As Washington obsesses about its latest parlor game (“What Will James Comey Say Next?”), Republican voters are searching far and
wide for any hint of the Republican majority agenda they voted for in November 2016. While Capitol Hill, the media, and all of their “unnamed sources” planted throughout the Republican establishment and administrative state have their eyes and ears peeled in hopes of another Watergate, Republican voters are wondering, “What does any of this have to do with me?”
It’s a good question and sadly, the answer is “Nothing.” The Comey hearing, the Mueller investigation, all of the so-called “Russia-gate” only seems to add more hot air to the Washington, D.C. summer — a distraction from the real problems Americans are facing at home. Foolishly, Republicans have taken the bait and fallen into the trap of self-immobilization — a trap that will lead to electoral repercussions next year.
The Washington Examiner found evidence for this sentiment, while canvassing Republican voters in Georgia for the upcoming special election between Republican Karen Handel and Democrat Jon Ossoff on June 20. A 79-year old, suburban, Republican woman summed up the consensus opinionby saying:
“President Trump is doing OK. He’s doing, as a matter of fact, very well. He’s getting a lot of things done that are good for the country — good for us. The Congress — not so much. I’m very disappointed.”
It should come as no surprise to anyone that while President Trump’s approval rating have dropped, largely due to the barrage of assaults he has taken from the national mainstream media, his favorables consistently remain at least three times higher than that of Congress.
As we enter the sixth month of Republican control of Congress and the White House, what can officeholders and candidates — like Karen Handel — brag about? Once you get past confirming the nomination of Supreme Court Justice Neil Gorsuch and revoking a few Obama-era regulations through the Congressional Review Act, not a whole lot.
Border Wall: Crickets.
Health Care: After a successful mutiny by the House Freedom Caucus, the House fixed the “American Health Care Act,” using federalism to address key cost inflators, such as “essential health benefits.” While not fully repealing Obamacare, the measure marked a drastic improvement over the disastrous, original Ryancare bill cobbled together behind closed doors. The Senate has not acted.
Financial Reform: The House has just passed the “Choice Act,” which would overhaul the disastrous Dodd-Frank Act and its legacy of killing off community banks and squelching economic growth. Unfortunately, the Choice Act is not expected to survive the Senate in its current form.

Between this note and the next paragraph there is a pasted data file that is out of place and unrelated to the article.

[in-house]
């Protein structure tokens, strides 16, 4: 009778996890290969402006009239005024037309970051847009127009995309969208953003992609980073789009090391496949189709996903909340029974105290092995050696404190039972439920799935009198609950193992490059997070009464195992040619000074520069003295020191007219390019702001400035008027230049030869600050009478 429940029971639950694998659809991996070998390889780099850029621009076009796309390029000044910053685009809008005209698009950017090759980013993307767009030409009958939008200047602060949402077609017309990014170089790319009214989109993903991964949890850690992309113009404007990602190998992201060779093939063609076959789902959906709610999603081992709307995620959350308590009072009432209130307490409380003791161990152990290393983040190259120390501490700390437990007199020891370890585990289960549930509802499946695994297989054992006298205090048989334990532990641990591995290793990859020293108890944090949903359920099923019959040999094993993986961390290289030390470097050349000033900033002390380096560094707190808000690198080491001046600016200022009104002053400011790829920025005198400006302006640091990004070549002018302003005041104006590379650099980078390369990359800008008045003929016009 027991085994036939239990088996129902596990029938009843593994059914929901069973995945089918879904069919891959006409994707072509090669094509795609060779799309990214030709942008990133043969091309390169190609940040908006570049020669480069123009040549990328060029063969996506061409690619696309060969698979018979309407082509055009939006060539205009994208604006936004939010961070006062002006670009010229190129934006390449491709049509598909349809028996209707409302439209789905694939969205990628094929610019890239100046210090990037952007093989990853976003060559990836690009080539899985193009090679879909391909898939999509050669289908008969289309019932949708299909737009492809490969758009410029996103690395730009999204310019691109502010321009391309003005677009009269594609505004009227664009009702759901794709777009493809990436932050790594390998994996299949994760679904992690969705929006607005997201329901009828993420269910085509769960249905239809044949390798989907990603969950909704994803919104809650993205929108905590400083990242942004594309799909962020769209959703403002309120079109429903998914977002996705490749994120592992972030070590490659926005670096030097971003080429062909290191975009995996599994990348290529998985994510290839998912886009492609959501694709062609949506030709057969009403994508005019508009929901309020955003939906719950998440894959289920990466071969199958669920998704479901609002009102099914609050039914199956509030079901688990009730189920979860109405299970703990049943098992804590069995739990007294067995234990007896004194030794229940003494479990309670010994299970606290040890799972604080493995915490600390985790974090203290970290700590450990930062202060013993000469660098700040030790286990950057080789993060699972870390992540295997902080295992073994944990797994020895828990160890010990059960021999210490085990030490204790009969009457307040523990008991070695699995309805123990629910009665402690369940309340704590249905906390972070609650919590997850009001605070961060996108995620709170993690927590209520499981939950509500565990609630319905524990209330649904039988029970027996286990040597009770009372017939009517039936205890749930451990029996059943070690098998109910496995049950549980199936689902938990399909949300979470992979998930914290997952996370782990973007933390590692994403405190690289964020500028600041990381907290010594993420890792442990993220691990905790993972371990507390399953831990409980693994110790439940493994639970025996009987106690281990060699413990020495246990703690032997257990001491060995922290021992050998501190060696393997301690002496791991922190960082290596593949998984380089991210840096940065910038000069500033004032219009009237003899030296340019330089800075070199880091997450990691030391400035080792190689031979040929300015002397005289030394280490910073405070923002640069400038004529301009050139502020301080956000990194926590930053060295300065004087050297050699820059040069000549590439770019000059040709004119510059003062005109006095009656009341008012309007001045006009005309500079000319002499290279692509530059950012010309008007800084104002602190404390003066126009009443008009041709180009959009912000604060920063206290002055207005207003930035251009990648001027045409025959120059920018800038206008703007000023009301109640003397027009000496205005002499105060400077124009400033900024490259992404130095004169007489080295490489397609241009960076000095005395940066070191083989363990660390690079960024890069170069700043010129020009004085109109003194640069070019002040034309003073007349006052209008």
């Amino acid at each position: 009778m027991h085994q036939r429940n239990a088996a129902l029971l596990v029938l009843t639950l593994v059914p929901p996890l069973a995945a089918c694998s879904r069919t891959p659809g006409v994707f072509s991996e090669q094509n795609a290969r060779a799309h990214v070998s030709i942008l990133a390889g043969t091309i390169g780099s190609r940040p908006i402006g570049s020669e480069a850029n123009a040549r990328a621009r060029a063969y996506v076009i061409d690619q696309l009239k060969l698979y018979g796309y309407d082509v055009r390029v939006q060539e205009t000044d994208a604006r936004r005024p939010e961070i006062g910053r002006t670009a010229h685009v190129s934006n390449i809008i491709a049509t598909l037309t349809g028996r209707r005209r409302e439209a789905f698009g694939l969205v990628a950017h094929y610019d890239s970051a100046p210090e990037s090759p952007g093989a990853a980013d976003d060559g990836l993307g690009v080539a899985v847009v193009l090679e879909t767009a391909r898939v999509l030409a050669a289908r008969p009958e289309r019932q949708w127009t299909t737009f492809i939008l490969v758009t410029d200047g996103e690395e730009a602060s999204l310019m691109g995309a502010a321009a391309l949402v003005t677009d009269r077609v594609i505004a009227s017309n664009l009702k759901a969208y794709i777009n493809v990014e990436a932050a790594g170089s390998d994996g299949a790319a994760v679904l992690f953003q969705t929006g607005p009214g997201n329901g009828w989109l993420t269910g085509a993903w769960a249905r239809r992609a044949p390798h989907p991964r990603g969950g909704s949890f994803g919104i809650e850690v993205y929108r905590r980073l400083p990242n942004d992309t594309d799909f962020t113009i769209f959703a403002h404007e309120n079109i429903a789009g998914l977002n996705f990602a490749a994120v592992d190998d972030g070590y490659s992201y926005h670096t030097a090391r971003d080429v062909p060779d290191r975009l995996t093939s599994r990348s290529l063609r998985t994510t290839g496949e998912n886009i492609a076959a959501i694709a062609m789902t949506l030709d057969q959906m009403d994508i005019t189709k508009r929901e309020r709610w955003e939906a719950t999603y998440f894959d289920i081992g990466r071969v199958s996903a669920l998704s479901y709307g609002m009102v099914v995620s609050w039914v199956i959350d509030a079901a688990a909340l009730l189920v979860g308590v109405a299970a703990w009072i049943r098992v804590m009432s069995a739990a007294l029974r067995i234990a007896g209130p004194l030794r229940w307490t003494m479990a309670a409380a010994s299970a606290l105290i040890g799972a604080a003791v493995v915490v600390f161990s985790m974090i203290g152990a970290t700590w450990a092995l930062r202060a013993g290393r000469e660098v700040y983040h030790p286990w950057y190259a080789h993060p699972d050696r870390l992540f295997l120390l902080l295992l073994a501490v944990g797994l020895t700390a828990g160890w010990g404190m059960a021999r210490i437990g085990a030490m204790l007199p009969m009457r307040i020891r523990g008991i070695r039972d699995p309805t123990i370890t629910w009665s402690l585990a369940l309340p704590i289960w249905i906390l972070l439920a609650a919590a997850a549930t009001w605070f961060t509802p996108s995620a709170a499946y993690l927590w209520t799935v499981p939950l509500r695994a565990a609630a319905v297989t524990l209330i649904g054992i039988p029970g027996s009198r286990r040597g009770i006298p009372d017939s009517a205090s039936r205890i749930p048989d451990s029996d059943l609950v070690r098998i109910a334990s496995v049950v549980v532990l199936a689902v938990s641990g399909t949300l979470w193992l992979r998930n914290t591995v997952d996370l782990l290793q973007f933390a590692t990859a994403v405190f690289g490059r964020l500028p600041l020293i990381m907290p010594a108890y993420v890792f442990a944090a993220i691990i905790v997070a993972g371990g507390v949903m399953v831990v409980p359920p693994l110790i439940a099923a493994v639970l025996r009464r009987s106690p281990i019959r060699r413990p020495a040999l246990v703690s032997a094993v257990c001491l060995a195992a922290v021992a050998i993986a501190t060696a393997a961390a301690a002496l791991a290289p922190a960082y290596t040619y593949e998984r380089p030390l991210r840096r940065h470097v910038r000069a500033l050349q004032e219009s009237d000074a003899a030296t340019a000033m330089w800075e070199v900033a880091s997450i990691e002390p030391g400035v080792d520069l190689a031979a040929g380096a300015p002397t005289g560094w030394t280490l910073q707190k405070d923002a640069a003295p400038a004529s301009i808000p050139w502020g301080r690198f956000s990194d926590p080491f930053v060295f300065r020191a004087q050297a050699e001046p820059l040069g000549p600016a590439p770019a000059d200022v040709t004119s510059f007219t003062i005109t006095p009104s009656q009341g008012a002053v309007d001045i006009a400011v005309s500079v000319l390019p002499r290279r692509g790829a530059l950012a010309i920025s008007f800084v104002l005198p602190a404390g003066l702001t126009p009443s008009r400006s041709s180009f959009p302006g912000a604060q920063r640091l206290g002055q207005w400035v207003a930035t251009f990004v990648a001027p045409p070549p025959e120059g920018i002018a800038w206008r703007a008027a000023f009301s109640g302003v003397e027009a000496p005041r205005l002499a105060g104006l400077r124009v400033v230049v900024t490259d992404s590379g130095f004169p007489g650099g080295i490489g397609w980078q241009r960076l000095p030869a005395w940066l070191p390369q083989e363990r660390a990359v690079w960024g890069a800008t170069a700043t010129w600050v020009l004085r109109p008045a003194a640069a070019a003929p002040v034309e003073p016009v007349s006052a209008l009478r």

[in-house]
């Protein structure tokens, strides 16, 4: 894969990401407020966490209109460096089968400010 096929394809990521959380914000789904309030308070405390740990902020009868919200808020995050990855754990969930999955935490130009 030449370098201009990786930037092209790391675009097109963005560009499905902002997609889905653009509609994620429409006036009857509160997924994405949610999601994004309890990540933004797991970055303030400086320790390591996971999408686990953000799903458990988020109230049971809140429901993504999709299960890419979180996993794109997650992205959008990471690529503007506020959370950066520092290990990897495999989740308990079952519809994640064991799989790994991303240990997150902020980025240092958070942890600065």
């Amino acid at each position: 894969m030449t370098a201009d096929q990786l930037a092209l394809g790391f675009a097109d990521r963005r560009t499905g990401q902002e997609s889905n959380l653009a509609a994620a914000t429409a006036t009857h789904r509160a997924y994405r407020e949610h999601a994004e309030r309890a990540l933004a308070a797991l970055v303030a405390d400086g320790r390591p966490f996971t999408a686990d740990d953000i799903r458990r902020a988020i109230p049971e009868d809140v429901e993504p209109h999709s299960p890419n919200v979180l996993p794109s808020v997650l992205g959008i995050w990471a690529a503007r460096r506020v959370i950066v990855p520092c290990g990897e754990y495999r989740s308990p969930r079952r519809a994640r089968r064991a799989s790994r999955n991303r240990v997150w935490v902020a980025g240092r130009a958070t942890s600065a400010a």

Government Spending: Fearful of a government shutdown, Congress passed a trillion dollar bill funding the government through the end of September. Largely seen as a sop to the Democrats, the measure did not fund a border wall or a crackdown on sanctuary cities — but did include funding for Democratic priorities like Planned Parenthood. It tilted so far left that even Senate Minority Leader Chuck Schumer praised it.
Tax Reform: Some talk, no action by either the House or the Senate.
As of June 12, the House of Representatives will have been in session for 70 days, broken up by week-long recesses for MLK Day, Presidents Day, Passover/Easter, Memorial Day – and for some unknown reason, the week of May 8-12. It is scheduled for another week off for Independence Day and then five weeks for the cherished August recess.
While some Republican voters might generously hold off judgment – scoring the first six months of the Republican majority as “incomplete” – others would be justified giving the GOP an “F.” Whatever the grade, it cannot merit a month-long summer vacation while Americans outside the Beltway wait for an economic recovery, sweat out the soaring costs of health care, and toil under the costly burdens of high taxation and overregulation.
With that in mind, the House Freedom Caucus called for Speaker Paul Ryan to cancel the August recess to focus on tax reform efforts. Rick Manning, president of Americans for Limited Government, endorsed this idea, saying:
“At a time when President Trump’s agenda is being stalled in Congress based on the calendar, it is time for Speaker Paul Ryan to cancel Congress’ paid vacation.”
Canceling the recess would actually improve the quality of life for members of Congress. Most members use the August recess to visit their districts and hold town hall meetings, travel the globe on taxpayer-paid Congressional delegation (or CODEL) trips, or go on personal vacation. Because Congressional recesses this year have been filled with nothing but staged protests of town hall meetings by the organized Left, none of the standard options (protests, foreign junkets, paid vacations) make for particularly good visuals. And this time they might also be filled with angry Republican voters demanding to know why Congress has been wasting so much time.
Congress should cancel the August recess, stay in Washington, and get the people’s work done. With health care, tax reform, financial reform, a border wall, twelve appropriations spending bills (remember “regular order”?) — and possibly a Supreme Court vacancy — on the stove, there’s plenty to do.
And if they still can’t get anything done? Turn up the heat and turn off the air conditioning at the Capitol.